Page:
A center longitudinal datum is established, minimizing longitudinal tolerance accumulation and overall longitudinal differential thermal expansion. The center clearance hole 232C in upper enclosure member 212 also provides a physical positional locator, from which all parts are dimensioned and toleranced. Worst case clearance at center hole 232 is 0.0020 inch (0.051 mm). This allows precise tolerancing and positioning of other features of feedthrough structure 280. Worst case required longitudinal clearance at the end clearance hole 232E in upper enclosure member 212 is 0.0130 inch (0.33 mm), and between “buttercup” 298 and integral feedthrough insulator 288 is 0.0135 inch (0.343 mm). End clearance holes 232E in upper enclosure member 212 are ovally elongated longitudinally, thereby providing lateral structural alignment while permitting longitudinal differential expansion. Clearance holes 232 located longitudinally between the center and ends in upper enclosure member 212 are symmetrically radially enlarged, thereby accommodating both longitudinal and lateral relative motions without overconstraint. Compressive force of about 36,000 pounds provided by compressive Belleville washers 295 permit main insulator 276 to slide relative to enclosure 212 and electrode 218 in response to thermal stresses. The diameter of twelve of the bolt holes through insulator 276 as with enclosure 212 is chosen to be large enough to permit thermal expansion and contraction of the insulator without interference. As shown in FIG. 6, the center hole provides a tight fit (similar to enclosure 212) for the bolt in the laser axial direction, but the hole is enlarged in the direction perpendicular to axial to allow some small movement in that perpendicular direction. The two end holes provide a tight fit in the perpendicular direction but are enlarged in the axial direction. This arrangement forces the insulator to expand and contract relative to the cathode 218 and enclosure 212 from the axial center of the electrode and the insulator. The two end holes aligns the insulator relative to the cathode in the perpendicular direction. Thus the main insulator 276 is effectively completely restrained between enclosure 212 and electrode 218 at only one point, i.e., at the center hole 232C in enclosure 212.

Use of aluminum in upper enclosure member 212 provides a close thermal expansion match to brass cathode 174. Although very slight bending of feedthrough bolt 296 occurs under differential thermal expansion, this bending is accommodated by enlarged clearance holes through integral feedthrough insulator 288. Face seals 184, 185, being tin-plated “C”-seals, have a low coefficient of friction and readily slide without failure or loss of seal across their respective opposing polished alumina surfaces of single piece integrated main insulator 276. Applicants have confirmed the integrity of the design through thermal cycling exceeding expected lifetime cycling.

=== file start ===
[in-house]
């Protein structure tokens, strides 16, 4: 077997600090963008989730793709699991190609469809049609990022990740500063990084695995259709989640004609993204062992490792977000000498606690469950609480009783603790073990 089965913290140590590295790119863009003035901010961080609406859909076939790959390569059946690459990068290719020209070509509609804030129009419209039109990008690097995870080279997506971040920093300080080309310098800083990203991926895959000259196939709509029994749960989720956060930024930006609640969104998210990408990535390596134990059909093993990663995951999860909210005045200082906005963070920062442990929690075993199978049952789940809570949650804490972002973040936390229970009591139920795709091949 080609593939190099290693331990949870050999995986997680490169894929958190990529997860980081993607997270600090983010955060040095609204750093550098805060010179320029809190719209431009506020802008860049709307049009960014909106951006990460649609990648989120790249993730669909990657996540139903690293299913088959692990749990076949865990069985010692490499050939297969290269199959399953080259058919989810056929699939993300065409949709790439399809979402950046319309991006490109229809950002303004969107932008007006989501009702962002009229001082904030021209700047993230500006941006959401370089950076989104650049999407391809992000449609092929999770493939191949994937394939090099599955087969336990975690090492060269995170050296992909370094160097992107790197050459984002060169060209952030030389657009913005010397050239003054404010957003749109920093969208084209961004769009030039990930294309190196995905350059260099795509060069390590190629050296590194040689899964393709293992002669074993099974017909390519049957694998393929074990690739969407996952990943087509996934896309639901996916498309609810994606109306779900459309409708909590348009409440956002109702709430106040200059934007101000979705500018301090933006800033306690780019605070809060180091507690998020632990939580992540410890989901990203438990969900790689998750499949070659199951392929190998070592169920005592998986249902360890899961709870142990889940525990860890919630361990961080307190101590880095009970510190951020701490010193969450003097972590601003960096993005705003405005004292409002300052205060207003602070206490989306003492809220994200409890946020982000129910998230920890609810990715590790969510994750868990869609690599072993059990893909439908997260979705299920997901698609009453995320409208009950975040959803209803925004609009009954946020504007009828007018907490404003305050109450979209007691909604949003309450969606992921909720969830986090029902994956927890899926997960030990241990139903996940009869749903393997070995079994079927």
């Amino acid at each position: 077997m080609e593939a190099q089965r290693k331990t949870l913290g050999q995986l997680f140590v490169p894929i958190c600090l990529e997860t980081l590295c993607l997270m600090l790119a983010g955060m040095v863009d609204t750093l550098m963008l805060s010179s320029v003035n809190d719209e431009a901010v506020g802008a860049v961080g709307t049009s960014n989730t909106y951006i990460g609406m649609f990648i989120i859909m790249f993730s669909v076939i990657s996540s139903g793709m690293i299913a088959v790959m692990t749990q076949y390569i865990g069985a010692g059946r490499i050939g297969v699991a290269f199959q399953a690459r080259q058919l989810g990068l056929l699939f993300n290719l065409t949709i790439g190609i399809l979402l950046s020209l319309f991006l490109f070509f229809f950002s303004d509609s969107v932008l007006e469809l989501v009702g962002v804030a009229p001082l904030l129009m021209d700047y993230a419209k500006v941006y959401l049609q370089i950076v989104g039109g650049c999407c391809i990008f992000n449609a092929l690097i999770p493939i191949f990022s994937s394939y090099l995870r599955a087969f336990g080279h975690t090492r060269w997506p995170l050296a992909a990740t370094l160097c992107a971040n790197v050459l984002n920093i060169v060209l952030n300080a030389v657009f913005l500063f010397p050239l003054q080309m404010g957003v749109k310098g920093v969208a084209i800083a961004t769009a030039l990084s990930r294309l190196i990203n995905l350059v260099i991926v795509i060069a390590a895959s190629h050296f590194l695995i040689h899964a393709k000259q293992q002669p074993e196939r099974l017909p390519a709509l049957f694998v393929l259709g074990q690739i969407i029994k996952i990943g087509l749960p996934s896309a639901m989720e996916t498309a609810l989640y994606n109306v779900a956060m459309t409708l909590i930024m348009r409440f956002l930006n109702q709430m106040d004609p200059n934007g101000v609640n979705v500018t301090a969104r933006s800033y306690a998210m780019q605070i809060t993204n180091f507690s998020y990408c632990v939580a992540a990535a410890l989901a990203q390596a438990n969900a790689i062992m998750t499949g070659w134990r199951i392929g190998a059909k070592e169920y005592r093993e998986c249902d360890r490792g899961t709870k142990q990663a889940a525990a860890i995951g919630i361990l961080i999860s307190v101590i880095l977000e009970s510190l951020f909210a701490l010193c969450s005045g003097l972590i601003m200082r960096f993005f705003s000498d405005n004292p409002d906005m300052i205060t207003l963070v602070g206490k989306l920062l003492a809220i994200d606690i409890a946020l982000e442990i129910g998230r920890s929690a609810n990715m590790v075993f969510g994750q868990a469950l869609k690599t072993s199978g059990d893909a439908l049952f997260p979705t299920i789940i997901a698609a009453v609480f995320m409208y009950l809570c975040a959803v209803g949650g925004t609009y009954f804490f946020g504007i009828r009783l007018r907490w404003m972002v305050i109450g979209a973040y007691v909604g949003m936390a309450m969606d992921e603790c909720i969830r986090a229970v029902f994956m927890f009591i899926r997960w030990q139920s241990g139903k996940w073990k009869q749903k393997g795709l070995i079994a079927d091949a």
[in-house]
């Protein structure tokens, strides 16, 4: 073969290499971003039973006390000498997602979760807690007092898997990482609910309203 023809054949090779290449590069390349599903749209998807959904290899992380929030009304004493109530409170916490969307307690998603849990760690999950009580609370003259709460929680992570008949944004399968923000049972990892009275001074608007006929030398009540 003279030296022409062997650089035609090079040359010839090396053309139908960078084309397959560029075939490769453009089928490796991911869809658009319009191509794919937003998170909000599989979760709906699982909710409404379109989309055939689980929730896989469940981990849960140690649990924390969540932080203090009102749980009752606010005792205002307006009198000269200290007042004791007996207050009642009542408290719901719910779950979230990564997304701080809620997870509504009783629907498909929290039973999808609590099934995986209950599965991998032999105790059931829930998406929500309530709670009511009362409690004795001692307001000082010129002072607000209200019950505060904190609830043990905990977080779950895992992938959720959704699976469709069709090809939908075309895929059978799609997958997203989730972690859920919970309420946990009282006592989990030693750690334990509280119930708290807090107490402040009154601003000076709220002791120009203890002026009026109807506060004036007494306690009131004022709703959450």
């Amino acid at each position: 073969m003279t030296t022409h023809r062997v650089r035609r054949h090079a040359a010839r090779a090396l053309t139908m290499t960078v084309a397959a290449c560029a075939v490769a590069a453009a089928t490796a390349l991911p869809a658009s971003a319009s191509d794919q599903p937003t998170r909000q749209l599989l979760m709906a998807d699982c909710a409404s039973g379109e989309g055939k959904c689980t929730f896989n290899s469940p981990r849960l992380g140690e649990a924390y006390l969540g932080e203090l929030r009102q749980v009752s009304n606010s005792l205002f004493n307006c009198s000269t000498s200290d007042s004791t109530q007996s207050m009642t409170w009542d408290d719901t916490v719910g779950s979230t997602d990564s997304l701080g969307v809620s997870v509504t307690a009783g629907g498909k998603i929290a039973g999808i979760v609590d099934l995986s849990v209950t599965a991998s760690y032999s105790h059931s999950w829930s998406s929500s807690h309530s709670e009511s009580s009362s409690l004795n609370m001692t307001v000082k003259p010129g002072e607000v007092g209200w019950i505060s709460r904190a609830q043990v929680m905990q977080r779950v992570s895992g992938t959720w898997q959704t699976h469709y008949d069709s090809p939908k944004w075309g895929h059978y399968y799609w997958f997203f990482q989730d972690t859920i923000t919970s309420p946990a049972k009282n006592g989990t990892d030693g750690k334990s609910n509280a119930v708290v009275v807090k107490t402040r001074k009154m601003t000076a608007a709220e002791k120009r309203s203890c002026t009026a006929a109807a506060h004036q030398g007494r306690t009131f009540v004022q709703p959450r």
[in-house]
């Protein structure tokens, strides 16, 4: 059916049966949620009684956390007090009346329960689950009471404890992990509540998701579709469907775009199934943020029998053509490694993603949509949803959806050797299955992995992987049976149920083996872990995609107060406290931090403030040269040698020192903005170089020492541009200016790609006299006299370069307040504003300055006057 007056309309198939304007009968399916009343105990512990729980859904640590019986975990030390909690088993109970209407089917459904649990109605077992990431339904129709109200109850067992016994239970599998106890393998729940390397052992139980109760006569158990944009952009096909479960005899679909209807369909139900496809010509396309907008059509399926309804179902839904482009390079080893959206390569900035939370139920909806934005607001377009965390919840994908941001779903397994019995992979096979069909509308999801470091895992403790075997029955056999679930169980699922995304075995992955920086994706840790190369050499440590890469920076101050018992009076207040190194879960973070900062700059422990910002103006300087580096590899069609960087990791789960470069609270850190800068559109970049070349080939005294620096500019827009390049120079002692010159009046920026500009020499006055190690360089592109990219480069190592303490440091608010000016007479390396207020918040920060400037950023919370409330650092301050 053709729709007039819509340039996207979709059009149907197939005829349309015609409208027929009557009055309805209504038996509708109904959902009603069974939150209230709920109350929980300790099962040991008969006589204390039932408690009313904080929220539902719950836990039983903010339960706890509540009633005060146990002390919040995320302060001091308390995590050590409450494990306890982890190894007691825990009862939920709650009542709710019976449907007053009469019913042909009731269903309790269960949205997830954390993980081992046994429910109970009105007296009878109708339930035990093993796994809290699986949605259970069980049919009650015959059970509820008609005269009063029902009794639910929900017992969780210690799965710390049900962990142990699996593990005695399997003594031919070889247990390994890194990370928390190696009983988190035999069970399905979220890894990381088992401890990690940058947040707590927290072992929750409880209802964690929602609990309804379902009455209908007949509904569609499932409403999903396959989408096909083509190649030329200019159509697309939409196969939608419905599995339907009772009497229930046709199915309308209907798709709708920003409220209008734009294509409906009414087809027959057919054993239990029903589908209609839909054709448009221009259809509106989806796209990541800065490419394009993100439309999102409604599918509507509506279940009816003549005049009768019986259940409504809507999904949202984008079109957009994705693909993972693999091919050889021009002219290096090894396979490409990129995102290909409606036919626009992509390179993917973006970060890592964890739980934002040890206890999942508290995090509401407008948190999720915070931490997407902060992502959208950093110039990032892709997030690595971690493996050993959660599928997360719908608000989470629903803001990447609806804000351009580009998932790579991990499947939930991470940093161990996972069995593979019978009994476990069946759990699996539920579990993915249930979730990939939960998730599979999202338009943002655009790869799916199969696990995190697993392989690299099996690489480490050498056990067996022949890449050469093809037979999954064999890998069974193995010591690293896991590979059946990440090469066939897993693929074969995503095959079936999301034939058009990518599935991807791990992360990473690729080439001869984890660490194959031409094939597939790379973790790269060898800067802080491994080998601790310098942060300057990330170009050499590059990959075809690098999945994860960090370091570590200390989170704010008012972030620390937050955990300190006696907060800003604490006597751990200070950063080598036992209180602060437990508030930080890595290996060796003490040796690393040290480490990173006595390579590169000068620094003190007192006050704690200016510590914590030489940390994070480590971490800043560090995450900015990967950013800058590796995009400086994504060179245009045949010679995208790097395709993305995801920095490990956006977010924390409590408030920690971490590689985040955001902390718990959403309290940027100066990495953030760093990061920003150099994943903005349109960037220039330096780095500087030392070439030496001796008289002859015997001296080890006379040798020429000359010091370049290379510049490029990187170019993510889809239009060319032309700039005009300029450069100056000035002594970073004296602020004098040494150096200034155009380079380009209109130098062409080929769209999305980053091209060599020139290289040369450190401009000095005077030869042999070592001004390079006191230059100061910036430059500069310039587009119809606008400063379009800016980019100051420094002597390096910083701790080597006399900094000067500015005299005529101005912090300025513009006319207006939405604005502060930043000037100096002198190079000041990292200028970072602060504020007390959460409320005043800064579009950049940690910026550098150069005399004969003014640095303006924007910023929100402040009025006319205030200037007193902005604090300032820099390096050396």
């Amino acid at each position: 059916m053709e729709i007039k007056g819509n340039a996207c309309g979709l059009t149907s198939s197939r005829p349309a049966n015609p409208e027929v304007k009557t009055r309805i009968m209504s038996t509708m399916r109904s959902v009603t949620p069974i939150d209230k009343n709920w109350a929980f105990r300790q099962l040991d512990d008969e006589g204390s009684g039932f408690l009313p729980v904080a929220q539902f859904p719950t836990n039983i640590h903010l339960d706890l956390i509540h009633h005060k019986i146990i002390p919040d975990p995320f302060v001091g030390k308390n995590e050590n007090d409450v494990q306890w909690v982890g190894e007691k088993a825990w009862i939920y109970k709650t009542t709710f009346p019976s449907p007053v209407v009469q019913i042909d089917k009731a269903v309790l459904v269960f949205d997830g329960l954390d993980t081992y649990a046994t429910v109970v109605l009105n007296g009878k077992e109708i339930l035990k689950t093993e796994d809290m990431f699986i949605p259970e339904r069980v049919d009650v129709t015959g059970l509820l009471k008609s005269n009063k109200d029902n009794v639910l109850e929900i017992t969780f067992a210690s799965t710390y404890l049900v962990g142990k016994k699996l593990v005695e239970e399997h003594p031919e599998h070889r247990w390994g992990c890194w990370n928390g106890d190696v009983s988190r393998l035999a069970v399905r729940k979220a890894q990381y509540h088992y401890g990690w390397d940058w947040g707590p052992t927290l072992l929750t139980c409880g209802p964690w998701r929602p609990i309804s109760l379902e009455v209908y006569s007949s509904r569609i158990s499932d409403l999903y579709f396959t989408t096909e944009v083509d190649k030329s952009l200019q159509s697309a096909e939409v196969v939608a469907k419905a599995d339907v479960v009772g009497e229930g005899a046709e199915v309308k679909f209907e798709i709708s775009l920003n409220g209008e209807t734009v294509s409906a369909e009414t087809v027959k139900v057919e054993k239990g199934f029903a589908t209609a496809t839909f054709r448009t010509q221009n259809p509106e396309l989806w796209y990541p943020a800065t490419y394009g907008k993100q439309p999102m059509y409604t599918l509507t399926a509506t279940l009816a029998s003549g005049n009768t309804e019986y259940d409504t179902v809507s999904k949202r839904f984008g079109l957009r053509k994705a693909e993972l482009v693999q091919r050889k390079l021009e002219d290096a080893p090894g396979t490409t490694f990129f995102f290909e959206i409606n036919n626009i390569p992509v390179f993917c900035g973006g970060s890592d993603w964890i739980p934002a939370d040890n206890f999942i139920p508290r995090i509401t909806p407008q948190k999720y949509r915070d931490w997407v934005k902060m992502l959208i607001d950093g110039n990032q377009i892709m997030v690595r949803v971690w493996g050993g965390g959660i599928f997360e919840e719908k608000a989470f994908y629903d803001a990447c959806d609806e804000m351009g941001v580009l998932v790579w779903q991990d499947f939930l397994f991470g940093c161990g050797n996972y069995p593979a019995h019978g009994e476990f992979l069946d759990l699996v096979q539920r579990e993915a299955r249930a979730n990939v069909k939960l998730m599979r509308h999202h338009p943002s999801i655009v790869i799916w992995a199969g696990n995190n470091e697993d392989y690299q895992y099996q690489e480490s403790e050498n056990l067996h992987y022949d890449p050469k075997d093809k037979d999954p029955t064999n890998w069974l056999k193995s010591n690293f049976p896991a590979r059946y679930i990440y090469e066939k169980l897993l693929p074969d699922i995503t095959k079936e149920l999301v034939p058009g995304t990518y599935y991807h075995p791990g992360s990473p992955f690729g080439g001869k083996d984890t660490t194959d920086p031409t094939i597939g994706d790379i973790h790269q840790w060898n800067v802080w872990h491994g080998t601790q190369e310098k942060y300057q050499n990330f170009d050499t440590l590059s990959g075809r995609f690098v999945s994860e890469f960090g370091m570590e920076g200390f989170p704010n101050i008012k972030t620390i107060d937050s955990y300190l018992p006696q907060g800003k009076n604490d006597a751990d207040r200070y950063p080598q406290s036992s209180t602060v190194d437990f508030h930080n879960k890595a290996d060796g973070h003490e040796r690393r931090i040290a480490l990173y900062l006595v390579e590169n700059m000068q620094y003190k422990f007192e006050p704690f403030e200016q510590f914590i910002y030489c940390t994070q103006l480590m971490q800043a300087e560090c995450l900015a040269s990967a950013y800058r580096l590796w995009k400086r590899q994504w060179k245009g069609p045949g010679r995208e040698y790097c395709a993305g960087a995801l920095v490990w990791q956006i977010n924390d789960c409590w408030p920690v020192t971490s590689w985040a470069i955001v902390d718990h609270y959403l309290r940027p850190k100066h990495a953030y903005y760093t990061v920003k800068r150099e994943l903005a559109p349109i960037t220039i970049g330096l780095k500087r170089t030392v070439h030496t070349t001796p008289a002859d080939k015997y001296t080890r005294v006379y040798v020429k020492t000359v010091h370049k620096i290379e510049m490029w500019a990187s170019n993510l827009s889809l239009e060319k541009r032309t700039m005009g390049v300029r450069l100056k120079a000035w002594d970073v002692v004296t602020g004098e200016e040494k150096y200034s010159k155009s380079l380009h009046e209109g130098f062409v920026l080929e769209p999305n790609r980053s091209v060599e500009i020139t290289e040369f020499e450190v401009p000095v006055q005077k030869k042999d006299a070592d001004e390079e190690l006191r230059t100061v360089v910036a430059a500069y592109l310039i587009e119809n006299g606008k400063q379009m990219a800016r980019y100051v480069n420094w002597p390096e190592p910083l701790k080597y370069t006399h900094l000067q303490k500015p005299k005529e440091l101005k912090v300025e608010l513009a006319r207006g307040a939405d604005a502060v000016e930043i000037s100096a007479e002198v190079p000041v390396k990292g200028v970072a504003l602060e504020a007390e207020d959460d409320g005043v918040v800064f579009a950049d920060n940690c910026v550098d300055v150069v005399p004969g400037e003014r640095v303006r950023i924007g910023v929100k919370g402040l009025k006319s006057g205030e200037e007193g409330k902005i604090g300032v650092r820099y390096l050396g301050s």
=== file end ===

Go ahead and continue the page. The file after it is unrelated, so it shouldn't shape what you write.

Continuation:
The compliant feedthrough apparatus and method above accommodate repeated thermal expansions and contractions over temperature range to 100° C. above ambient. Thereby the above-described embodiments provide an improved apparatus and method of mechanically supporting, conducting high voltage pulsed electric power, electrically isolating, and sealing against gas leakage a structure substantially surrounded by a closed chamber, particularly a structure including an electrode. Such an electrode can be a cathode of an electric discharge laser, more particularly of a krypton fluoride or argon fluoride excimer laser, or of a fluorine (F2) molecular gas laser.

While embodiments of the present invention have been shown and described, changes and modifications to these illustrative embodiments can be made without departing from the present invention in its broader aspects. Thus it should be evident that there are other embodiments of this invention which, while not expressly described above, are within the scope of the present invention. Therefore, it will be understood that the appended claims necessarily encompass all such changes and modifications as fall within the described invention's true scope; and further that this scope is not limited merely to the illustrative embodiments presented to demonstrate that scope.

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Classifications
U.S. Classification372/57, 372/55, 372/65, 372/87
International ClassificationH01S3/225, H01S3/038, H01S3/03, H01S3/02, H01S3/036, G03F7/20, H01S3/0971
Cooperative ClassificationH01S3/036, H01S3/02, G03F7/70558, H01S3/038, G03F7/70025, H01S3/225, H01S3/0971, G03F7/70041, H01S3/03, G03F7/70483
European ClassificationG03F7/70B4, G03F7/70L4B, G03F7/70B8, H01S3/038, G03F7/70L, H01S3/02, H01S3/03, H01S3/036, H01S3/0971
Legal Events
DateCodeEventDescription
Feb 21, 2014ASAssignment
Owner name: CYMER, LLC, CALIFORNIA
Free format text: MERGER;ASSIGNOR:CYMER, INC.;REEL/FRAME:032325/0433
Effective date: 20130530
Sep 27, 2012FPAYFee payment
Year of fee payment: 12
Sep 29, 2008FPAYFee payment
Year of fee payment: 8
Sep 27, 2004FPAYFee payment
Year of fee payment: 4
Aug 31, 1999ASAssignment
Owner name: CYMER, INC., CALIFORNIA
Free format text: ASSIGNMENT OF ASSIGNORS INTEREST;ASSIGNORS:WEBB, R. KYLE;PARTLO, WILLIAM N.;REEL/FRAME:010217/0838
Effective date: 19990831